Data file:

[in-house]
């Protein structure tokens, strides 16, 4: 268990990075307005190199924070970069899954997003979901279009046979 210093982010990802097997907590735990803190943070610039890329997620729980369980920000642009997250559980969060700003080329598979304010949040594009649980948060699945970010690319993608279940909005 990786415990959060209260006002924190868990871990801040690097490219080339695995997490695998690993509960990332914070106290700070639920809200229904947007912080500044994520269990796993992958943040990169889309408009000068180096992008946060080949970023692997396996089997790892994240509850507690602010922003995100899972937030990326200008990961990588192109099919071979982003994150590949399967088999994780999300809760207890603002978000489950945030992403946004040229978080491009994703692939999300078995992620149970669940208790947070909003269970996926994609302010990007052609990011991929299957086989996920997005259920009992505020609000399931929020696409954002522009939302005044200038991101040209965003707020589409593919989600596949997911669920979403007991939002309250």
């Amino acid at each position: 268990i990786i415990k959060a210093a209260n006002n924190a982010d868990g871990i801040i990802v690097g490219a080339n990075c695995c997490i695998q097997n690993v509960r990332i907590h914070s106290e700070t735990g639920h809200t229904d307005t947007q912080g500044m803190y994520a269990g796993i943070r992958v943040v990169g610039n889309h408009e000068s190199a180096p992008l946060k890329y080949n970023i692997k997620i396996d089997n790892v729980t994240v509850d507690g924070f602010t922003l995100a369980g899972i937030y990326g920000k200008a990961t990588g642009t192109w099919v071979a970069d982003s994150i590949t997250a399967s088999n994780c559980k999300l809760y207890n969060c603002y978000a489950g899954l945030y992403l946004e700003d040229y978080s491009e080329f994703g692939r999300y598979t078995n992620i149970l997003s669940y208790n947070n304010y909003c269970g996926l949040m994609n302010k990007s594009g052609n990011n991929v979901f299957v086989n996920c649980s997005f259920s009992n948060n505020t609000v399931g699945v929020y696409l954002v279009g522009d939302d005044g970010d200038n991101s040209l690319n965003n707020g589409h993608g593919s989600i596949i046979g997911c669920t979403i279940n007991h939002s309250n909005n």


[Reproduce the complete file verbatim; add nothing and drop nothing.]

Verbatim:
[in-house]
């Protein structure tokens, strides 16, 4: 268990990075307005190199924070970069899954997003979901279009046979 210093982010990802097997907590735990803190943070610039890329997620729980369980920000642009997250559980969060700003080329598979304010949040594009649980948060699945970010690319993608279940909005 990786415990959060209260006002924190868990871990801040690097490219080339695995997490695998690993509960990332914070106290700070639920809200229904947007912080500044994520269990796993992958943040990169889309408009000068180096992008946060080949970023692997396996089997790892994240509850507690602010922003995100899972937030990326200008990961990588192109099919071979982003994150590949399967088999994780999300809760207890603002978000489950945030992403946004040229978080491009994703692939999300078995992620149970669940208790947070909003269970996926994609302010990007052609990011991929299957086989996920997005259920009992505020609000399931929020696409954002522009939302005044200038991101040209965003707020589409593919989600596949997911669920979403007991939002309250």
């Amino acid at each position: 268990i990786i415990k959060a210093a209260n006002n924190a982010d868990g871990i801040i990802v690097g490219a080339n990075c695995c997490i695998q097997n690993v509960r990332i907590h914070s106290e700070t735990g639920h809200t229904d307005t947007q912080g500044m803190y994520a269990g796993i943070r992958v943040v990169g610039n889309h408009e000068s190199a180096p992008l946060k890329y080949n970023i692997k997620i396996d089997n790892v729980t994240v509850d507690g924070f602010t922003l995100a369980g899972i937030y990326g920000k200008a990961t990588g642009t192109w099919v071979a970069d982003s994150i590949t997250a399967s088999n994780c559980k999300l809760y207890n969060c603002y978000a489950g899954l945030y992403l946004e700003d040229y978080s491009e080329f994703g692939r999300y598979t078995n992620i149970l997003s669940y208790n947070n304010y909003c269970g996926l949040m994609n302010k990007s594009g052609n990011n991929v979901f299957v086989n996920c649980s997005f259920s009992n948060n505020t609000v399931g699945v929020y696409l954002v279009g522009d939302d005044g970010d200038n991101s040209l690319n965003n707020g589409h993608g593919s989600i596949i046979g997911c669920t979403i279940n007991h939002s309250n909005n």